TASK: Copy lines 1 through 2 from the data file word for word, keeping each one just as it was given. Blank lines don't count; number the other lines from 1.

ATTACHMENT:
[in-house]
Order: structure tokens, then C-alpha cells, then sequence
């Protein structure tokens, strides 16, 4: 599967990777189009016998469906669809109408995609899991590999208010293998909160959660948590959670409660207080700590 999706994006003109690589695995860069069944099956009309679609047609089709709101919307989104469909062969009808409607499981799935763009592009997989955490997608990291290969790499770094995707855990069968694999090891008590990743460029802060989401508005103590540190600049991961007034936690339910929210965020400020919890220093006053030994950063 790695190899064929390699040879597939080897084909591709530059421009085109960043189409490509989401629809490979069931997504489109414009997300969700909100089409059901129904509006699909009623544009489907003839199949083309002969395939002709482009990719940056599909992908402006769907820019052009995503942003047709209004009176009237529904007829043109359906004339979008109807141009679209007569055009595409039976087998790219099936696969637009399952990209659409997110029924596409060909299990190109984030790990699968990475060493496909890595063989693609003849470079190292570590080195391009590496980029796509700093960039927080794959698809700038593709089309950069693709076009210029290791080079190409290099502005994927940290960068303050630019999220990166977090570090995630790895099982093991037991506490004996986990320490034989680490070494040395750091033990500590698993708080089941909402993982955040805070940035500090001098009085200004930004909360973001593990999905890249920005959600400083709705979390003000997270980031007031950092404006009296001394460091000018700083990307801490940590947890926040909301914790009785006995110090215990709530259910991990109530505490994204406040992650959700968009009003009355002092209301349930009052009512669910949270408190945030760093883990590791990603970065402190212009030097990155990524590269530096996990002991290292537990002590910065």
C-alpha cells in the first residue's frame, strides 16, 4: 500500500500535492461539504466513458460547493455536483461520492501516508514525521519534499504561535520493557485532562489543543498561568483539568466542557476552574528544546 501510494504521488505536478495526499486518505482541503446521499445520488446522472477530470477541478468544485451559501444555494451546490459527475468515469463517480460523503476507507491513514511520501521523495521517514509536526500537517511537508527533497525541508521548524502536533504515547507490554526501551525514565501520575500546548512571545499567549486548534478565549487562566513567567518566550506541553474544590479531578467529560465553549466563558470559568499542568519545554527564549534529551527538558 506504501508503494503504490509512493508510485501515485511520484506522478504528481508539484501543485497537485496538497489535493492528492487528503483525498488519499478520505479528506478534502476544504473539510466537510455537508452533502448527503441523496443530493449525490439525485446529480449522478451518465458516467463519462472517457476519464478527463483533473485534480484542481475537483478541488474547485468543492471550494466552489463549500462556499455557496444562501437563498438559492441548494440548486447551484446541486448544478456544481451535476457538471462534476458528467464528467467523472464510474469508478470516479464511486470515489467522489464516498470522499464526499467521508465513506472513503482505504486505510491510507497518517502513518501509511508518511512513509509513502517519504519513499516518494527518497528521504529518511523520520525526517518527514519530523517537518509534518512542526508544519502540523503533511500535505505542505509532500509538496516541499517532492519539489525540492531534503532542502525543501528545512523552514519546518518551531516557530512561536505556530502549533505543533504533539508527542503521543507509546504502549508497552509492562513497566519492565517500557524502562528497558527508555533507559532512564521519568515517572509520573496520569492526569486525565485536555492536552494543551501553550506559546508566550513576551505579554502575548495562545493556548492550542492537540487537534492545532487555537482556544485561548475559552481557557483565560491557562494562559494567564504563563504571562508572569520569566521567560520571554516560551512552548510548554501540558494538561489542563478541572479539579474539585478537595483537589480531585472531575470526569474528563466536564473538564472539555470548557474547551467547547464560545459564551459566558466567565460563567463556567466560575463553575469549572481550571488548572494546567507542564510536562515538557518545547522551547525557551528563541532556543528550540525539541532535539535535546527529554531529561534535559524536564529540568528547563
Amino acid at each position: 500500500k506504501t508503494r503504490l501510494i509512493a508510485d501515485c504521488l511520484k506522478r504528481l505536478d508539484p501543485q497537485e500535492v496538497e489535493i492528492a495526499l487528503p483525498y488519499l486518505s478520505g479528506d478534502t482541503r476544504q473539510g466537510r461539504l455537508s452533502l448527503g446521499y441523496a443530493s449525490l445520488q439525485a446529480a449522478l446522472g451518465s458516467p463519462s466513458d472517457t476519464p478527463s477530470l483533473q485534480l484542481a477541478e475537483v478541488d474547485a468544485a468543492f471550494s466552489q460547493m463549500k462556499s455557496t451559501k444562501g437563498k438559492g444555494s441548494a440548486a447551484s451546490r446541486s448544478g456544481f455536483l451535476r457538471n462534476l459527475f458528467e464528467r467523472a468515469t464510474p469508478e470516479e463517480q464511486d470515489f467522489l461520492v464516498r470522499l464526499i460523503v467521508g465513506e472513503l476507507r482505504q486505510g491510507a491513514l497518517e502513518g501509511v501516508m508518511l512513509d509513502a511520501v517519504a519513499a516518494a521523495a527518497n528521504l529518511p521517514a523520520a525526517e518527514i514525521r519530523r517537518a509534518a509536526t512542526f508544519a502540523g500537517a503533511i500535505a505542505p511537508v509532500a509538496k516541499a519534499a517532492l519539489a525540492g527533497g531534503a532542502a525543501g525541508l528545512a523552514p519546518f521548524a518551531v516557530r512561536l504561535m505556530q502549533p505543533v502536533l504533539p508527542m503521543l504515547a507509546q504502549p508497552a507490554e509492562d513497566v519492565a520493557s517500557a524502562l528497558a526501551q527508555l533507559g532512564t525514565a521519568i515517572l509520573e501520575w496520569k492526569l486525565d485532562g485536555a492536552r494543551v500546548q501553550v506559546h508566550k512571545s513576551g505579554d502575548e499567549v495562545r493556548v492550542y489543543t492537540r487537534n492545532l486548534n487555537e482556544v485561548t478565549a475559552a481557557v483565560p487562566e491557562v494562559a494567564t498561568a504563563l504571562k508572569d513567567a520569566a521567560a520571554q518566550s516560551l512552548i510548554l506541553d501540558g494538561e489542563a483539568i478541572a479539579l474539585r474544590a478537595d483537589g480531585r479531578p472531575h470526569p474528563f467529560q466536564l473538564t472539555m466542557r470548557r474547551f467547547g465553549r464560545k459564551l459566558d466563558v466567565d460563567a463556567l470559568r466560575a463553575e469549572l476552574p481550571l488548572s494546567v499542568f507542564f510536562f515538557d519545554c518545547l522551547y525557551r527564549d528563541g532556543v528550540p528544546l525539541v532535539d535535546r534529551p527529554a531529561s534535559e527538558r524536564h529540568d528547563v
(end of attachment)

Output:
[in-house]
Order: structure tokens, then C-alpha cells, then sequence